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The first half of the year for the Warren Wilson Owls has been like a season within a season for head coach Anthony Barringer, who through the first 15 games of his head coaching career has guided his team to a 7-8 record.

But a seven-game stretch that keeps the Owls away from DeVries Gym for more than a month may be the biggest challenge yet for an up-and-down squad looking to gain ground in the USCAA Division II standings.

With three straight victories, the Owls enjoyed a solid start to the season as opponents struggled to prepare for Barringer’s team’s high-octane offense. The Owls defeated Florida College, Columbia International and Montreat College by an average margin of 12 points. Senior Justin Gonyea led the way offensively.

Turnovers plagued the Owls in their first loss of the season on the road against Toccoa Falls. A concussion kept Gonyea, who leads the team in scoring, sidelined for three games.

The Owls struggled to finish games without Gonyea, Barringer said.

“We should have won against Penn State-Fayette, we lost at the buzzer,” he said. “It was one of those games where we were up six, up eight, but we could never pull away. They made a couple of shots down the stretch and got a lay-up in the final seconds on a tipped ball. It slipped away from us, and we should have closed it out.”

The team’s impressive 5-2 start led to “a sense of complacency,” its coach said, and the Owls dropped five straight games from the middle of November through the early days of December. That stretch included losses such as the 74-70 one to Newberry College, which the Owls lost despite taking a 17-point lead into the half. The team “didn’t finish,” Barrington said.

With back-to-back losses against larger programs Mars Hill and Western Carolina, the Owls fell to below .500 for the first time this season. It was the final game of the losing streak, against the Catamounts, that prompted Barringer to re-consider his team’s offensive approach.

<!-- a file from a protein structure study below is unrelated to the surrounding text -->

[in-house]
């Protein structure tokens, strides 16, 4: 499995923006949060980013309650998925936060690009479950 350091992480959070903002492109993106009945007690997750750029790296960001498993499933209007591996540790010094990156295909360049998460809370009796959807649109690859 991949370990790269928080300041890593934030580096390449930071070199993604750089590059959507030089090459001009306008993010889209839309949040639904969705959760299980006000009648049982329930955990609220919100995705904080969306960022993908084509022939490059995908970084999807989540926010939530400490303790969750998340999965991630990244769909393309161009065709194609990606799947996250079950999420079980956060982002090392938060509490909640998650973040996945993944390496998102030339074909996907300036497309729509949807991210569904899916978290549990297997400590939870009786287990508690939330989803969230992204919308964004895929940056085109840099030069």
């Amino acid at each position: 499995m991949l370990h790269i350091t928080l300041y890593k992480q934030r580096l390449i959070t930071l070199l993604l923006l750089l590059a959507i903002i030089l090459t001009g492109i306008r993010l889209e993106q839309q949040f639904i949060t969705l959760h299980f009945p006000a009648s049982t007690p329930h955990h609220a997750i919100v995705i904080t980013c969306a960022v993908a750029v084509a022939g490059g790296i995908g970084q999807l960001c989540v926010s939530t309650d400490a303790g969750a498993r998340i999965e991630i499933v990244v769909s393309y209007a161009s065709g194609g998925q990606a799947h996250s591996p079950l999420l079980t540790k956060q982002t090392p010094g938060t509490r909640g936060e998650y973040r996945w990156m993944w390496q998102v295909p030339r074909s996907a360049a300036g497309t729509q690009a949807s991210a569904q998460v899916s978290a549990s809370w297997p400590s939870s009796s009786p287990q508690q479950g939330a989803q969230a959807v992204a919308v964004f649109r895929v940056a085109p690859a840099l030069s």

“At the beginning of the year we started two traditional post players and three traditional guard,” he said. “Going into the game against Bob Jones we decided to start our freshman (point guard) Devin Davis with Steven Horton so we had a two-point guard tandem with Devin playing off the ball. We went with a four-guard offense and brought Tyler Triplett off of the bench.”

Barringer’s adjustments paid off in a big way for the Owls, who beat Bob Jones 109-105 in an overtime thriller at home. Triplett, a senior from Morganton, responded to his new role, coming off of the bench in spectacular fashion, scoring 31 points and hitting eight out of 10 from beyond the three-point line.

The performance, which included five rebounds, resulted in his being named USCAA Division II player of the week. But according to Barringer, the statistics only tell part of Triplett’s story that night.

“He only had five rebounds, but he did exactly what I asked him to do,” he said. “Bob Jones had a player that is super- athletic and I told my players, ‘I don’t care if you get a rebound or not, I want him out of the paint.’ Tyler created open lanes for our guards to go in and grab rebounds as well.”

With 19 points, the team’s second-leading scorer against Bob Jones was off-season transfer and Owen alumnus Michael Pomeroy.

“He displayed a confidence against Bob Jones that I haven’t seen from him since he was playing at Owen,” Barringer said. “It’s always been obvious that he can score, but he also defended against them. That’s been something he’s struggled with, defending the ball. But against Bob Jones he defended. And he defended well.”

Pomeroy’s growth is a microcosm of the Owls’ collective transition into Barringer’s system this season. But that maturity will be tested in the coming weeks.

The Owls play five games on the road before they host their next home game Jan. 21 against Piedmont International, who lost to the Owls 82-68 on Dec. 8. Barringer said that his team will certainly be tested by the schedule. But he’s confident that his players are up to the challenge.

“We’ve got 18 road games this year and that can be tough,” he said. “But once we come back from this part of the schedule, then six of our last 10 are at home, and we need that. Historically, we’re really, really good in February at home.”

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